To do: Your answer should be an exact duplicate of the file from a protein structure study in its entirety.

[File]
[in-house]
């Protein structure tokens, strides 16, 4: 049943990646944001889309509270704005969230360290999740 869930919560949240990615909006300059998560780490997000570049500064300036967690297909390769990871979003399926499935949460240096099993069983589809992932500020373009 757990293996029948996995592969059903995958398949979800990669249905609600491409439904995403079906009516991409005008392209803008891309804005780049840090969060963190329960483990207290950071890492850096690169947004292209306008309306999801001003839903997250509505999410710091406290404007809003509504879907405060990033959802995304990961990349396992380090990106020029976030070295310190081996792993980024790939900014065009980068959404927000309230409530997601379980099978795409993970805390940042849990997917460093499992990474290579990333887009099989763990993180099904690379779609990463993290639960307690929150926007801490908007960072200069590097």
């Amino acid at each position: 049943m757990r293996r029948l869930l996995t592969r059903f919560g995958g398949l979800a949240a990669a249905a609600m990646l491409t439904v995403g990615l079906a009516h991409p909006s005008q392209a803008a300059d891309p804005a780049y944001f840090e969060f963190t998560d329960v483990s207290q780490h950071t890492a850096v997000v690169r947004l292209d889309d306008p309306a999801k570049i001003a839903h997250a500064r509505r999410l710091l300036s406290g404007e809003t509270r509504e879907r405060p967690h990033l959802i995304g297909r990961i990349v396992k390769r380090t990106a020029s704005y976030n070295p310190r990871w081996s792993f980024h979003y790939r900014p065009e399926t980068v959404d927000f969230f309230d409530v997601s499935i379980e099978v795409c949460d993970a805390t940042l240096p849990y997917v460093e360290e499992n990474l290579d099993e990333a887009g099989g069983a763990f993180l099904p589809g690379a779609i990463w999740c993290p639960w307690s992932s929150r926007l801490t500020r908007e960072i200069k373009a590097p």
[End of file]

[in-house]
């Protein structure tokens, strides 16, 4: 049943990646944001889309509270704005969230360290999740 869930919560949240990615909006300059998560780490997000570049500064300036967690297909390769990871979003399926499935949460240096099993069983589809992932500020373009 757990293996029948996995592969059903995958398949979800990669249905609600491409439904995403079906009516991409005008392209803008891309804005780049840090969060963190329960483990207290950071890492850096690169947004292209306008309306999801001003839903997250509505999410710091406290404007809003509504879907405060990033959802995304990961990349396992380090990106020029976030070295310190081996792993980024790939900014065009980068959404927000309230409530997601379980099978795409993970805390940042849990997917460093499992990474290579990333887009099989763990993180099904690379779609990463993290639960307690929150926007801490908007960072200069590097």
């Amino acid at each position: 049943m757990r293996r029948l869930l996995t592969r059903f919560g995958g398949l979800a949240a990669a249905a609600m990646l491409t439904v995403g990615l079906a009516h991409p909006s005008q392209a803008a300059d891309p804005a780049y944001f840090e969060f963190t998560d329960v483990s207290q780490h950071t890492a850096v997000v690169r947004l292209d889309d306008p309306a999801k570049i001003a839903h997250a500064r509505r999410l710091l300036s406290g404007e809003t509270r509504e879907r405060p967690h990033l959802i995304g297909r990961i990349v396992k390769r380090t990106a020029s704005y976030n070295p310190r990871w081996s792993f980024h979003y790939r900014p065009e399926t980068v959404d927000f969230f309230d409530v997601s499935i379980e099978v795409c949460d993970a805390t940042l240096p849990y997917v460093e360290e499992n990474l290579d099993e990333a887009g099989g069983a763990f993180l099904p589809g690379a779609i990463w999740c993290p639960w307690s992932s929150r926007l801490t500020r908007e960072i200069k373009a590097p």